How To Help Young People Save Lives

young people

How To Help Young People Save Lives


BY JERRY WITKOVSKY

Feature image: Students participate in a protest against gun violence outside the U.S. Capitol in Washington, D.C. (Alex Wong/Getty Images)

Two articles I read catapulted me to action.

The first, in the Washington Post, identified seven gun laws that would have a powerful impact on reducing gun violence: red flag laws, relinquishment laws, assault weapons bans, high-capacity magazine bans, gun possession prohibitions for high-risk individuals, gun possession prohibitions for individuals with domestic violence convictions and mandatory background checks. In the article (access it here) journalists Leslie ShapiroSahil Chinoy and Aaron Williams, created a grid showing which states have these laws and which do not.

My vision for change is simple.

My vision is to have grandparents and grandchildren work together in their own state to get these seven specific laws in place. Simultaneously we will work to have these laws enacted on a federal level.

The second article is one that resonates with me personally as a veteran of World War II. Yes, you read that right — World War II. I was in the occupational services in 1946, stationed in Japan. The article was an OpEd piece from US Military Veterans. #VetsforGunReform. Their sentiment is how I feel, “We’re combat veterans. We support the students demanding gun reform.”

As veterans, we have first-hand fear and knowledge of what it feels like to be shot at. Many of us fought in wars: World War II, Vietnam, the Korean War, the Gulf War. We were trained to love our guns. We were trained that our gun was our best friend and protector. We were trained to kill. We also saw the pain and death caused by guns.

We’re combat veterans. We support the students demanding gun reform.”

During WWII, in homes where a husband or son was killed in the war, there was a gold star on a pennant in their window. That’s how you knew. Violence affected our communities and we were scared. Just as we are scared now.

We need to change gun laws.

Grandparents and Grandchildren Together

We grandparents are so inspired by the voices of young people taking action. Who are speaking out. We love that some have connected with organizers of #metoo and the Women’s March to collaborate, build coalitions, and raise their voices to a scream.

Yet even a scream is not loud enough. We want to stand with our grandchildren to amplify their voices. We already vote, as they will soon, too. We often know our local politicians. We have been active. We have donated to political campaigns. We have a network and connections. We are vocal.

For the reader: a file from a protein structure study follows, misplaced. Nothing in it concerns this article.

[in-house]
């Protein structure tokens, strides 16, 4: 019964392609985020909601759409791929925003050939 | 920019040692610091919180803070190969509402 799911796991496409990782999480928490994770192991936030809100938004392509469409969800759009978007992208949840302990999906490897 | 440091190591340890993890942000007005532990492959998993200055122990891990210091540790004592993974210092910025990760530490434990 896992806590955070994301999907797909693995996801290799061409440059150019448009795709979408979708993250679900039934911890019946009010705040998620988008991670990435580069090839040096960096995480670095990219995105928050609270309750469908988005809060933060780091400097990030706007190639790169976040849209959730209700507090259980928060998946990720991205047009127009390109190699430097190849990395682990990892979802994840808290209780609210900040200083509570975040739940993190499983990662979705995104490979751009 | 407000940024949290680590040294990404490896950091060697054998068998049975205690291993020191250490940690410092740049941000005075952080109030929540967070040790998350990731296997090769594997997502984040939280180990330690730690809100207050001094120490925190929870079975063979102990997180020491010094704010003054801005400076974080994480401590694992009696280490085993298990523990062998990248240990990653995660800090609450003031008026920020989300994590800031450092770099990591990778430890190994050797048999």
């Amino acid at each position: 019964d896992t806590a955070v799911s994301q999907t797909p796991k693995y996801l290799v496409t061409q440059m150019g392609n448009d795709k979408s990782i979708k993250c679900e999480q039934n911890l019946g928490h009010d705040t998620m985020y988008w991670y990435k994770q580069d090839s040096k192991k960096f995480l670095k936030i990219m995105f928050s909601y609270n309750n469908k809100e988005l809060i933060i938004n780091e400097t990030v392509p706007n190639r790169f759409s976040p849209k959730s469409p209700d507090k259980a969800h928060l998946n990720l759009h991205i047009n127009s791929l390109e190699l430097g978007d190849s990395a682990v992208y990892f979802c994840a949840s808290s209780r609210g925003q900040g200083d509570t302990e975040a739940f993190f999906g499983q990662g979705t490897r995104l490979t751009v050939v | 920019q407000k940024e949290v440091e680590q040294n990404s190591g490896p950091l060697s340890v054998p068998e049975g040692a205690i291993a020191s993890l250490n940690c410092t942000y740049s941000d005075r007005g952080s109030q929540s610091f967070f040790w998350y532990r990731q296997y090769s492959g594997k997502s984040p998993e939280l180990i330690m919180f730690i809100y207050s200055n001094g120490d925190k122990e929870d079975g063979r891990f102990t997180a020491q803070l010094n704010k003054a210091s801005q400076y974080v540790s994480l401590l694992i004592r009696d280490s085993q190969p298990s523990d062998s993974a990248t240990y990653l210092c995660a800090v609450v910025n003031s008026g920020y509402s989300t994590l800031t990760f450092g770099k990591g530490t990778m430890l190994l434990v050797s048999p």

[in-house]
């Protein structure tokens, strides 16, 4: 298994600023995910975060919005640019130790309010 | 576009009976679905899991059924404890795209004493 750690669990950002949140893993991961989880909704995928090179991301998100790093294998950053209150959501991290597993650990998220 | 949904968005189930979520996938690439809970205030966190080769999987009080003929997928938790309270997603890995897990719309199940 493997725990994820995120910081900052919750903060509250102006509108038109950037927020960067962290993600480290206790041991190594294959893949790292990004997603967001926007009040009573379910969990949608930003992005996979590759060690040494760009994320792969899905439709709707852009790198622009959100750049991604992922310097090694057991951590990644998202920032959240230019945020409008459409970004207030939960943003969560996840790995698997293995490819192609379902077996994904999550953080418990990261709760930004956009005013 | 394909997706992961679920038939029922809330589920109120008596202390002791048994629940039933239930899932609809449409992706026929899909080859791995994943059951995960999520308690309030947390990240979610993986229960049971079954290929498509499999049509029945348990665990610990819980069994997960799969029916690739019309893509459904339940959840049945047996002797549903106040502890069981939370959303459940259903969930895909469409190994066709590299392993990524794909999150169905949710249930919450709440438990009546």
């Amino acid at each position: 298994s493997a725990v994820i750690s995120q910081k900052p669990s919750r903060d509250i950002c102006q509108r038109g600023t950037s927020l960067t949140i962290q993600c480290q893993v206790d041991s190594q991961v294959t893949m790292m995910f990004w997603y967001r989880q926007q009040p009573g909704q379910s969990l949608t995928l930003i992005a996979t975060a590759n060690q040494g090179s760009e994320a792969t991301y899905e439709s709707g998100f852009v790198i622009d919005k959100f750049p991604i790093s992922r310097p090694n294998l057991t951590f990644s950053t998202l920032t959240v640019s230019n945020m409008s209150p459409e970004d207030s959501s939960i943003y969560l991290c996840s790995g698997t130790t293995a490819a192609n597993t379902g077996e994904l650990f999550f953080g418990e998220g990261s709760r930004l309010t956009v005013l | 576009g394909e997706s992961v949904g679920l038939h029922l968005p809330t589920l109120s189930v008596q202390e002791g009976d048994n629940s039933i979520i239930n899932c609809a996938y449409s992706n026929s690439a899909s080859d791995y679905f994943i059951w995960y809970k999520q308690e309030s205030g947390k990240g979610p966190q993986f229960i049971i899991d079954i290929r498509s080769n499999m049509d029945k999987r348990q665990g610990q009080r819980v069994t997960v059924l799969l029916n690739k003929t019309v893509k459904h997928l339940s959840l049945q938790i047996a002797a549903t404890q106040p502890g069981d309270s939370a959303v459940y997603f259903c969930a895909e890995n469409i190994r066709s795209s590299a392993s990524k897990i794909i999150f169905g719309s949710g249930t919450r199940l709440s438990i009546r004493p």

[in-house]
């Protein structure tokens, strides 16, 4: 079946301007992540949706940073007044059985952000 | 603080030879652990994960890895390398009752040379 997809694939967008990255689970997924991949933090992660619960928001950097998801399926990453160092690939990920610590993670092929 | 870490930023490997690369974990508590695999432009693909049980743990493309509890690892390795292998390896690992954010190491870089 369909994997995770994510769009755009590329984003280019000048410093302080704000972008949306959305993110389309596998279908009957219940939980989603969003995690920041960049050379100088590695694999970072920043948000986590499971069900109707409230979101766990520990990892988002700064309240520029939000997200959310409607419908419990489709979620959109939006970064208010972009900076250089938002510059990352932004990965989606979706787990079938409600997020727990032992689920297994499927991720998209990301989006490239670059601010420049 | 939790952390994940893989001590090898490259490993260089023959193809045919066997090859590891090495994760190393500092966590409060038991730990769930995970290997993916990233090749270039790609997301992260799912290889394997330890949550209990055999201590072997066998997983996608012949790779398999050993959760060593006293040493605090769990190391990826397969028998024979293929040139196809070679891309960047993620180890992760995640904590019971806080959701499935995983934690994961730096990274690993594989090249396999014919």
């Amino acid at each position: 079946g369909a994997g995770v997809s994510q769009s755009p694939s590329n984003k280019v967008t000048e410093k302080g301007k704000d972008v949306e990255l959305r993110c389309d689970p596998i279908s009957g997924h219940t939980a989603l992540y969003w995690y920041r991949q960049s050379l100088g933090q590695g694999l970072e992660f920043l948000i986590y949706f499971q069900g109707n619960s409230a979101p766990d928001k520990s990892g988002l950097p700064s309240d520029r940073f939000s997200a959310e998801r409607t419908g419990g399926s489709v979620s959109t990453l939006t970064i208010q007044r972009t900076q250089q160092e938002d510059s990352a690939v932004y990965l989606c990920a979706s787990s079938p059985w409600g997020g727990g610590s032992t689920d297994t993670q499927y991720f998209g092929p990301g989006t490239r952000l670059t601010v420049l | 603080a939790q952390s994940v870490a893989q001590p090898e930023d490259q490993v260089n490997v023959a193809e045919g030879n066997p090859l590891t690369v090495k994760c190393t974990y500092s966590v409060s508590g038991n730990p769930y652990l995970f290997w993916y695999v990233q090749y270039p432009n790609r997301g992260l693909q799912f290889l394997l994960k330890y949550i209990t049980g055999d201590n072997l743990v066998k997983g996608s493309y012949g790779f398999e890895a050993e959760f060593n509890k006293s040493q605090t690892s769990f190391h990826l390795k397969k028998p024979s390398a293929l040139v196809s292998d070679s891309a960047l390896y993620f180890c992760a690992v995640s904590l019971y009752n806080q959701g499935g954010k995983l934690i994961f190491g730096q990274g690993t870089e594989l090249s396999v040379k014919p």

We grandparents are so inspired by the voices of young people taking action.

We can help our grandchildren. We can introduce them to legislators who have the power to pass the laws we want passed. We can “get out the vote” for our grandchildren as they run for office. Think of the cultural change they can make in this country. Your grandchild can run for office in Kansas, Vermont and other states right now. There is no age limit on how young (or old) you can be to run for office in these states.

Grandparents are afraid. We have seen death. We have felt despair. We are also a sign of hope, having lived full lives in the face of these challenges.

And we are guilty. It is all of the generations before our grandchildren who created the gun culture in our society that they must now face. We made it happen, whether deliberately or by not speaking out sooner. We are responsible for helping to make it right.

My goal is very specific and very doable. Get all 50 states to adopt the seven laws outlined by the Washington Post.

Together we can make change happen

Thank god we have a Constitution that allows us to do more than shake our fists. Together we can make change happen.

I say to my dearest grandchildren: I am available Monday, Tuesday, Wednesday, Thursday, Friday, Saturday and Sunday of this week and next. Let’s roll up our sleeves and get started.

ABOUT THE AUTHOR – JERRY WITKOVSKY

Jerry Witkovsky, author of The Grandest Love is a long-time social work professional, grandparenting activist, and passionate grandpa.  Jerry offers fresh approaches to help grandparents enter their grandchild’s world, to leave values, not just valuables and create a living legacy. Jerry created the Grandparent-Grandchild Connection School Program and curricula with Deanna Shoss, President & CEO of Intercultural Talk, Inc., in 2016, to work with schools as the platform to teach grandparents and grandchildren how to enter each other’s world. Learn more here

 

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